Overnight, Rupali Repale became the talk of the town. She was felicitated mid-air by the crew while returning home, awarded several accolades by the Indian government, and had sponsors queuing up to associate with her challenges. Amidst all this fury of attention, she remembers her father having a candid chat with her, “He asked me if I enjoyed swimming and wanted to pursue it further. He assured me that there was no compulsion to do so,” she remembers. Spending her childhood shuttling between school and the pool, Rupali didn’t know much beyond her friends and swimming and naively decided to pursue it further. Did she ever dream of scaling such great heights and achieving fame? “My father and my family didn’t know what one could achieve in this sport so we had no expectations. We simply kept taking a step at a time,” she says. As well said by someone, ignorance is bliss indeed.

Rupali went on to successfully swim across the Gibraltar Strait, Bass Strait, Cook Strait, Palk Strait and others until 2000 and often was the first woman to achieve such feats. And with each swim came a new challenge and adventure. “While swimming across the Palk Strait at midnight, I lost my way and found myself stranded near a lighthouse surrounded by fish,” she narrates with gooseflesh, “Being a LTTE endangered zone, I was found by a Navy ship after 30 minutes.”  During her swim from Gateway of India to Alibaug and back she had her stomach bitten by a poisonous fish! On completion of the shark infested Bass Strait she had lost her toe-nails. The body ached many times, but her mind did not quiver and she successfully completed each challenge.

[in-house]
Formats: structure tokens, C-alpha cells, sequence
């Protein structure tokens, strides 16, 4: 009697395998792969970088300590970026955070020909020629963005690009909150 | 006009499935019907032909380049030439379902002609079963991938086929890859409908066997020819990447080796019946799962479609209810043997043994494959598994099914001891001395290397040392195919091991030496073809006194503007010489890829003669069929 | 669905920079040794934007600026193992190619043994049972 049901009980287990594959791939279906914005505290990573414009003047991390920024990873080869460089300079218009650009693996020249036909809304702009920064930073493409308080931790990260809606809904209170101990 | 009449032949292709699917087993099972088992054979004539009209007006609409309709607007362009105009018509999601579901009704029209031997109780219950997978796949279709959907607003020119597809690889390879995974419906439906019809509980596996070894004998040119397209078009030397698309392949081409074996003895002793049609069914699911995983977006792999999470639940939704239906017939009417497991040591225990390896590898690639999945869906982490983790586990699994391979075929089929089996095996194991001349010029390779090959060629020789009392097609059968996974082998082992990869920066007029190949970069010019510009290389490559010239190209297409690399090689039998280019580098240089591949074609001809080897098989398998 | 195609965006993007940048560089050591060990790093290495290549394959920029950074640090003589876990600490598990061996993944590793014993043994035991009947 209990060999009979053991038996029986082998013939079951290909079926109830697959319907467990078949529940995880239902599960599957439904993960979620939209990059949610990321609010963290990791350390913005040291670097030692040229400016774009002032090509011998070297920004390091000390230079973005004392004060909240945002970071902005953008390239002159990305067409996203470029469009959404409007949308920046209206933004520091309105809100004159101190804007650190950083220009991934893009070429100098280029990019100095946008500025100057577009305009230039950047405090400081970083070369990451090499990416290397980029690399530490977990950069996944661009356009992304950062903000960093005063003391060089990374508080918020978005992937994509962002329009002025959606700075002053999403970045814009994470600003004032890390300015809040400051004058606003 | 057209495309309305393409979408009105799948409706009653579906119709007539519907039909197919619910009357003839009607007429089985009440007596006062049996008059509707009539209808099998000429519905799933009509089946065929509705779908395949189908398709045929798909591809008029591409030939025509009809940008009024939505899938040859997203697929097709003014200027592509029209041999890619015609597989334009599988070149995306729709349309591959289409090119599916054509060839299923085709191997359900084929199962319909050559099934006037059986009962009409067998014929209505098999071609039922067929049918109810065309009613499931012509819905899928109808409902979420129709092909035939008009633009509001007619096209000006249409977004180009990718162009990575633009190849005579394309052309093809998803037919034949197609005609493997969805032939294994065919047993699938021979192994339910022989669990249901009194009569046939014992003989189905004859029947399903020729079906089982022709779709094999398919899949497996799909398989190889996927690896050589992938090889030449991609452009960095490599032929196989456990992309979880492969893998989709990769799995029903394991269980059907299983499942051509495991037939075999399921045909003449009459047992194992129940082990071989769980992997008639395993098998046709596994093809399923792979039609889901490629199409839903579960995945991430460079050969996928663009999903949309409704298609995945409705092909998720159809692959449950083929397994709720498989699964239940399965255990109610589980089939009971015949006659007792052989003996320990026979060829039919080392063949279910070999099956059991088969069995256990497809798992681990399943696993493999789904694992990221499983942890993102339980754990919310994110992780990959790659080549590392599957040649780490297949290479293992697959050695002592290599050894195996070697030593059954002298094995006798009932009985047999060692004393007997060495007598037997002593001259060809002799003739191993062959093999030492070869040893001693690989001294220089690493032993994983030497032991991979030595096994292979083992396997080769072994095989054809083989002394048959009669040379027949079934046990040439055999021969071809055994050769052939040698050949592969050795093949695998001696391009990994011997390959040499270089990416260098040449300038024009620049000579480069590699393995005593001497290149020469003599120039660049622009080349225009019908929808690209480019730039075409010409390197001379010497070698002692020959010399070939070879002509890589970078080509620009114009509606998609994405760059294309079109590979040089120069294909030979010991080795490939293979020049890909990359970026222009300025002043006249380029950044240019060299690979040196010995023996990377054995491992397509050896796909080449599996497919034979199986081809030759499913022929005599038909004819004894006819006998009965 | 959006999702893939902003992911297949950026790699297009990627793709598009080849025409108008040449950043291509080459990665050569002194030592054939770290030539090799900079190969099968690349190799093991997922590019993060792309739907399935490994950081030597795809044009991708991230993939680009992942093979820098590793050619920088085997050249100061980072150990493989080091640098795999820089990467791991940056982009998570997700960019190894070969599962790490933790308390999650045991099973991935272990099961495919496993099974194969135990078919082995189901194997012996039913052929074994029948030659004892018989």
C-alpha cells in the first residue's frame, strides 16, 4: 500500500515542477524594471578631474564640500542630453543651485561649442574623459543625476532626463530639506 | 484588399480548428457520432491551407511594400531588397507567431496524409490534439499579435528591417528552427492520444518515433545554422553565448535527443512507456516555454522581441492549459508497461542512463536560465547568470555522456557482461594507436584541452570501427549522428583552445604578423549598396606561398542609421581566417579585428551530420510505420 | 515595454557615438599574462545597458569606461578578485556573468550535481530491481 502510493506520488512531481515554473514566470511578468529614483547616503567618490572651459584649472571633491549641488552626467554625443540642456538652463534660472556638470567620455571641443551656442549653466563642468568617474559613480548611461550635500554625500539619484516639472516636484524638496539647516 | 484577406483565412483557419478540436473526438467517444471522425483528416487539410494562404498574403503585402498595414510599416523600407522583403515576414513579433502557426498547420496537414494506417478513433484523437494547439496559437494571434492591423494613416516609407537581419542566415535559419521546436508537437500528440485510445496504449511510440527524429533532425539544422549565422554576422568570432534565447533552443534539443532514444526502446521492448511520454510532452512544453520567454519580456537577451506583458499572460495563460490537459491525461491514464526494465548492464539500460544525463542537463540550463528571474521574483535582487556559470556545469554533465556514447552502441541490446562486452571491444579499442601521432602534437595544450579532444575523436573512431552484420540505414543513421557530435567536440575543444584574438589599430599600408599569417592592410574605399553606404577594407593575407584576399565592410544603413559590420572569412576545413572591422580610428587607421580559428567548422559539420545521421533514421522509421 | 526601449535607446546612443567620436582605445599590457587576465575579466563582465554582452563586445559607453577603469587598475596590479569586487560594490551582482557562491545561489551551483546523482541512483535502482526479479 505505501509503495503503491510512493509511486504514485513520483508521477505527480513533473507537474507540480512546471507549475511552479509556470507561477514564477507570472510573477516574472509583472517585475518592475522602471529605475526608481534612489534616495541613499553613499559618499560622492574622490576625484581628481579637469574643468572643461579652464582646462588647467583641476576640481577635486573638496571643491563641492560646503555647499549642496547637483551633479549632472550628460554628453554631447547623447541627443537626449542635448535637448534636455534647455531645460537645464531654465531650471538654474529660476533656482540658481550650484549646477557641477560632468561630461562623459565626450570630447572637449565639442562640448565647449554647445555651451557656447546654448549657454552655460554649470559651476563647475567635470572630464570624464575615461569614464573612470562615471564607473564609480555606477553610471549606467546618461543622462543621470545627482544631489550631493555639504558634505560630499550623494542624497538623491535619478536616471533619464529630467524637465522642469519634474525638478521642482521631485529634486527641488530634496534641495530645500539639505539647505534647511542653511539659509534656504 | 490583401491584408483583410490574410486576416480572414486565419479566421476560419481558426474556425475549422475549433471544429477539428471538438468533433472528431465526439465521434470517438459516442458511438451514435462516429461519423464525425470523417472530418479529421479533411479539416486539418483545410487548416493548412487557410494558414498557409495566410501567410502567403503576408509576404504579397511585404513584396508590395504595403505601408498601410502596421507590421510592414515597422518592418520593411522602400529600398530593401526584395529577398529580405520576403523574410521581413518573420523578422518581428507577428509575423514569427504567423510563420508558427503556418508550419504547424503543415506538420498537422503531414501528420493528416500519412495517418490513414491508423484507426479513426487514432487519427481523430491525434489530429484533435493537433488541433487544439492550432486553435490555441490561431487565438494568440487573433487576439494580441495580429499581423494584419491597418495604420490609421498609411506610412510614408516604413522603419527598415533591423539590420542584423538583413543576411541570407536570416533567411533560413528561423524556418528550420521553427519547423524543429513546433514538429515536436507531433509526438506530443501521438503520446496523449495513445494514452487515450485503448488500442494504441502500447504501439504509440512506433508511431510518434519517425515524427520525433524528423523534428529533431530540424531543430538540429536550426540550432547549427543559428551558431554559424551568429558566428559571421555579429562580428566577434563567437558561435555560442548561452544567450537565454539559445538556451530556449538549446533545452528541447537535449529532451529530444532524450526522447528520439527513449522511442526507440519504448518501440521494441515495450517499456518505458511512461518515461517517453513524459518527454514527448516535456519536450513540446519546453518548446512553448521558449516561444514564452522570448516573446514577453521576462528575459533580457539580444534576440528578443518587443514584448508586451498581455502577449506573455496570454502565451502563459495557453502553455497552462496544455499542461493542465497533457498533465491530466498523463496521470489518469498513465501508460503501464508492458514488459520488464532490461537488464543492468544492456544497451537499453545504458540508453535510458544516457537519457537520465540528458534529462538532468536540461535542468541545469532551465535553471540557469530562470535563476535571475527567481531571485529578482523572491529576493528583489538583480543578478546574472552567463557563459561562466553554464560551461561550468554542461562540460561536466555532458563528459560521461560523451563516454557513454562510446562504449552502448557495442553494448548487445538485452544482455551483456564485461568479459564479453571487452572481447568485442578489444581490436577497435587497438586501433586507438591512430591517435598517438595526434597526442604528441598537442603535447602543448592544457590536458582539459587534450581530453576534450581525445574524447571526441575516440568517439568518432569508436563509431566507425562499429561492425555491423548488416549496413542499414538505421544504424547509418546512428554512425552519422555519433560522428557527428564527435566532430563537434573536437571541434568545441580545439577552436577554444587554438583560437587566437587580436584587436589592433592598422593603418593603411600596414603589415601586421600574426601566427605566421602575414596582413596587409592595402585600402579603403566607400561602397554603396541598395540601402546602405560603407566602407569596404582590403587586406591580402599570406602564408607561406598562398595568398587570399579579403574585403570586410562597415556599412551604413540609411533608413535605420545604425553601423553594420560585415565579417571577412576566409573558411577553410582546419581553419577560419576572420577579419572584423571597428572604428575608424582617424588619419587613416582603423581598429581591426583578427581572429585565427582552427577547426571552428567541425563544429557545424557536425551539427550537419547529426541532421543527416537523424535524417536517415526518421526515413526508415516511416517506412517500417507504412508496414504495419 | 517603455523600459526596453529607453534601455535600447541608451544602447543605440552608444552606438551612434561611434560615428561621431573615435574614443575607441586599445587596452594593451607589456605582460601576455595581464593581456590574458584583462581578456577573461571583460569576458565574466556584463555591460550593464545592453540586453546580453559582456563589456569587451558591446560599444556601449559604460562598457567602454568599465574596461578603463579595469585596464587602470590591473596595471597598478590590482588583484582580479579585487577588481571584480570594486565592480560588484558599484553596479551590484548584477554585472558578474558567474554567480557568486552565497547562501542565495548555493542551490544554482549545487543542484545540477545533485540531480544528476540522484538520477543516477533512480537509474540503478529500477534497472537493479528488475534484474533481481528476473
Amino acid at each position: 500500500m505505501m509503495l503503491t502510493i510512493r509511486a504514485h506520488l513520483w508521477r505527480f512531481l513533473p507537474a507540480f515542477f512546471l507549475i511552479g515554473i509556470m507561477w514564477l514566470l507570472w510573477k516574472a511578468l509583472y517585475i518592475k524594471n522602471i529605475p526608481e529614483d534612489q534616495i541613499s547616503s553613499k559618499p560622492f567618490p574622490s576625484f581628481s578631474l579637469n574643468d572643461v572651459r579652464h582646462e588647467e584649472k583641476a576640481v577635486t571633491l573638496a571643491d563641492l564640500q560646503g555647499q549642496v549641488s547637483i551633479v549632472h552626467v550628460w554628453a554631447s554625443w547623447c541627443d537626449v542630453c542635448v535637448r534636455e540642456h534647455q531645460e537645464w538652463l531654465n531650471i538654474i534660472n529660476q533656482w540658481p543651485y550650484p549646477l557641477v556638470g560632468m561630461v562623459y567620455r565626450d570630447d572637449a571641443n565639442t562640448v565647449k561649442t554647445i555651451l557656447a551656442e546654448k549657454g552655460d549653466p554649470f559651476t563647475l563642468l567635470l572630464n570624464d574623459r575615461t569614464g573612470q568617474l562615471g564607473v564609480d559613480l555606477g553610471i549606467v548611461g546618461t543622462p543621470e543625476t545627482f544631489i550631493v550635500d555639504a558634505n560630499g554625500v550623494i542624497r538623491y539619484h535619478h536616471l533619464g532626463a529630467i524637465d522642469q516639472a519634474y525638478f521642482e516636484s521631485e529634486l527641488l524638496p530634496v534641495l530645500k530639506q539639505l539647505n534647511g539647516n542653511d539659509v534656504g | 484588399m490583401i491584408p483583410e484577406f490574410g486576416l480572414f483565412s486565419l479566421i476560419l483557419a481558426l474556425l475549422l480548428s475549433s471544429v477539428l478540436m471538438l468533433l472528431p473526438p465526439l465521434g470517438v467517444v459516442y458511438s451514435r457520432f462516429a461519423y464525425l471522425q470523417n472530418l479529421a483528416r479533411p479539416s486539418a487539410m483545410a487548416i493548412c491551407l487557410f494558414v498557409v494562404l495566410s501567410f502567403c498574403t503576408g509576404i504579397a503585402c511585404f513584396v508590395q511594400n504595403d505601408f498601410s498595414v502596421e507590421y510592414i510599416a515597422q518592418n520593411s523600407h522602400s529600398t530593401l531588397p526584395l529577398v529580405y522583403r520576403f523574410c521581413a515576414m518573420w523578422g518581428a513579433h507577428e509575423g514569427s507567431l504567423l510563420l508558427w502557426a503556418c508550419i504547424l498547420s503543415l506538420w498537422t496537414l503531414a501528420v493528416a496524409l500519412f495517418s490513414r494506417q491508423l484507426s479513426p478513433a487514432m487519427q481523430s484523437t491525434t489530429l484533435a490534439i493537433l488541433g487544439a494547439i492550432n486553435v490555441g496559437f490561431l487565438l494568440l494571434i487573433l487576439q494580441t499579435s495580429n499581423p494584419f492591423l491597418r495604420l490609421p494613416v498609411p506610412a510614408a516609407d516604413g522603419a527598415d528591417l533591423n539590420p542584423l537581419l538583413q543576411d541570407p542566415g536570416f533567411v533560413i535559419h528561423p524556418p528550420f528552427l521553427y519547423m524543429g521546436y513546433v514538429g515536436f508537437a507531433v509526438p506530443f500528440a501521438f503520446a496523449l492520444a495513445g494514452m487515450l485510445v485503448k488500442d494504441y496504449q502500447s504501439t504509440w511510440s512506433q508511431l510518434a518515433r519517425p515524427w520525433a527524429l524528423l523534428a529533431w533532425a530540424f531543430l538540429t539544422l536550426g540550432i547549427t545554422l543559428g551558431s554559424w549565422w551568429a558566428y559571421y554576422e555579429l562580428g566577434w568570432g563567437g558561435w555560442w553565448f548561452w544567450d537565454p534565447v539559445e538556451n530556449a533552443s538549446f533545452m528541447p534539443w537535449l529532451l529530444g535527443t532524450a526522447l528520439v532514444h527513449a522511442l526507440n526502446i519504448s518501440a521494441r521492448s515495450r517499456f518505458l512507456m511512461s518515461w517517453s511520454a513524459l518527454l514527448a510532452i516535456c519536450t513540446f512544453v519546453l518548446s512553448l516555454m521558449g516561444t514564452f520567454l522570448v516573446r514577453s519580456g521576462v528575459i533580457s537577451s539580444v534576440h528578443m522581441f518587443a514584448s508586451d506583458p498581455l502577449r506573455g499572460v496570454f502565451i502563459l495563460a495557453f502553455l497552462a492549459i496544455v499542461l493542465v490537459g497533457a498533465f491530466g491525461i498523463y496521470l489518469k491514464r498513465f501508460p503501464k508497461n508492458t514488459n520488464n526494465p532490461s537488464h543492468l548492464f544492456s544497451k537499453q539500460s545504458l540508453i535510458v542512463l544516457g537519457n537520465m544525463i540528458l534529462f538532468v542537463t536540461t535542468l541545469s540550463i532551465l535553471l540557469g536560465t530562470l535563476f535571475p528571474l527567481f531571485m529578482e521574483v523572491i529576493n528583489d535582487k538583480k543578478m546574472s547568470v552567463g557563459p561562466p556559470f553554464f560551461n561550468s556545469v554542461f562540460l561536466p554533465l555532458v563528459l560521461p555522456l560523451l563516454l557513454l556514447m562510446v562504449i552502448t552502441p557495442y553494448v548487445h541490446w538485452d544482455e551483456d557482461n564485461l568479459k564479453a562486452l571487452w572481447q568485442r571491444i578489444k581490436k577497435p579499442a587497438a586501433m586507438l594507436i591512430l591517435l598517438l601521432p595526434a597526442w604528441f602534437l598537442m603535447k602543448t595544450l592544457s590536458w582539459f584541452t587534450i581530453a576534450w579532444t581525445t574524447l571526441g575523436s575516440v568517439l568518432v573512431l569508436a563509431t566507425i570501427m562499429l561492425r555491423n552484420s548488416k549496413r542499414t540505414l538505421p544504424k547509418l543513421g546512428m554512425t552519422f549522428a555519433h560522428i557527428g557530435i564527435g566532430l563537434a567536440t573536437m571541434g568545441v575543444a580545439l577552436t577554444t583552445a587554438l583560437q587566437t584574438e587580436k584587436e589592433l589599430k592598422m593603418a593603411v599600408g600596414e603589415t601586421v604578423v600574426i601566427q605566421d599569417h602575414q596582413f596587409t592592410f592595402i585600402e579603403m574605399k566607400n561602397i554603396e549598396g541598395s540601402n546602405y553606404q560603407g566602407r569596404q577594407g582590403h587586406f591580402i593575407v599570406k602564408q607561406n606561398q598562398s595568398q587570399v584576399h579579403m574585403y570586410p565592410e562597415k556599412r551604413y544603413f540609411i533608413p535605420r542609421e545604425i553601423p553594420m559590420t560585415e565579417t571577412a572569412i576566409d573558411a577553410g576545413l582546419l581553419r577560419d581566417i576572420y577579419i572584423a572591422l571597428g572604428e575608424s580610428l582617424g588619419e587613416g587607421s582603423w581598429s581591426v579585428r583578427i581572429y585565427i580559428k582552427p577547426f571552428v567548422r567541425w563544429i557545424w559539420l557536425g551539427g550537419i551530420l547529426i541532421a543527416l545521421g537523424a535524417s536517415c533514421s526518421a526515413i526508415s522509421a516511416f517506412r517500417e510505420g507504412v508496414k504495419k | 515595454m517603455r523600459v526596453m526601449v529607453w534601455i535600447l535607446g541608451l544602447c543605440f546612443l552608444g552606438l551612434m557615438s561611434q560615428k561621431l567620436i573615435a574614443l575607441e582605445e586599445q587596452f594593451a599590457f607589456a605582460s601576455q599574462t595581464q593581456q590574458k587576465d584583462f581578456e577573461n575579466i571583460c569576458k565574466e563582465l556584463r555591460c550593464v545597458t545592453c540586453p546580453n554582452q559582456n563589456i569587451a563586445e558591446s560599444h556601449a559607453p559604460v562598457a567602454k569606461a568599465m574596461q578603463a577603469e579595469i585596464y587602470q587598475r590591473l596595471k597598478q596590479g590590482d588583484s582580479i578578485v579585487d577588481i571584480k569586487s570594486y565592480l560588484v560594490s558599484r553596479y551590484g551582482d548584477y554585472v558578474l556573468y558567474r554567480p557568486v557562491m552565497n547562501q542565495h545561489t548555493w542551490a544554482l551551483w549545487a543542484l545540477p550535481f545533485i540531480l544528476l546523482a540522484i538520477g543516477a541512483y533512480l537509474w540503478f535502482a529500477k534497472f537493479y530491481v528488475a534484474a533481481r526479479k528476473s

“Long distance swimming makes one discover their will power. Stamina or endurance facilitates one towards their goal, but the strength in those final moments comes from the mind,” she says, emphasizing on the power of one’s mind, “The ocean is dark, quiet and endless. The body is hungry, sleepy and exhausted. It is here that the sheer power of thoughts makes one win or lose the challenge.” When asked what kept her motivated each time and where she drew her mental strength from, she simply states, “My father, Ramesh Repale. He believes nothing is impossible and I believed in him. He spent 15 years with me, supporting me through every challenge and I never wanted to disappoint him. My coaches trained me, but my father mentored me.” While Rupali credits her father for her success, she admires her mother for silently supporting her through it all. “My mother silently sacrificed a lot but always stood by me. My family kept me grounded irrespective of my achievements,” she says. She chose to consciously step away from swimming and pursue triathlons before starting her own swimming academy. When asked if she misses the spotlight, she matter-of-factly states, “I did whatever there was to do back then, thereafter had nothing more left to do.”

A resident of Palava, Rupali runs her own swimming academy at the clubhouses for all citizens and trains a chosen few for competitive swimming. Mother to a 4 year old, she divides her time between the academy and family business and effortlessly balances both. On the verge of concluding an inspiring afternoon, when asked what she learnt from swimming, she replies with a glint in the eye, “Life! Swimming taught me the meaning of passion, self-belief, determination and focus. It disciplined me and most importantly taught me to work hard with no expectations, as there is no calculated formula for success. Give your best and let go of the rest.”

While signing off she advises, “Remember, only you can guarantee your success.” Like father, like daughter one would say. A little-known fact is that post her swim, the English Channel revised the minimum age required for the challenge to 16 years and it continues to stand till date.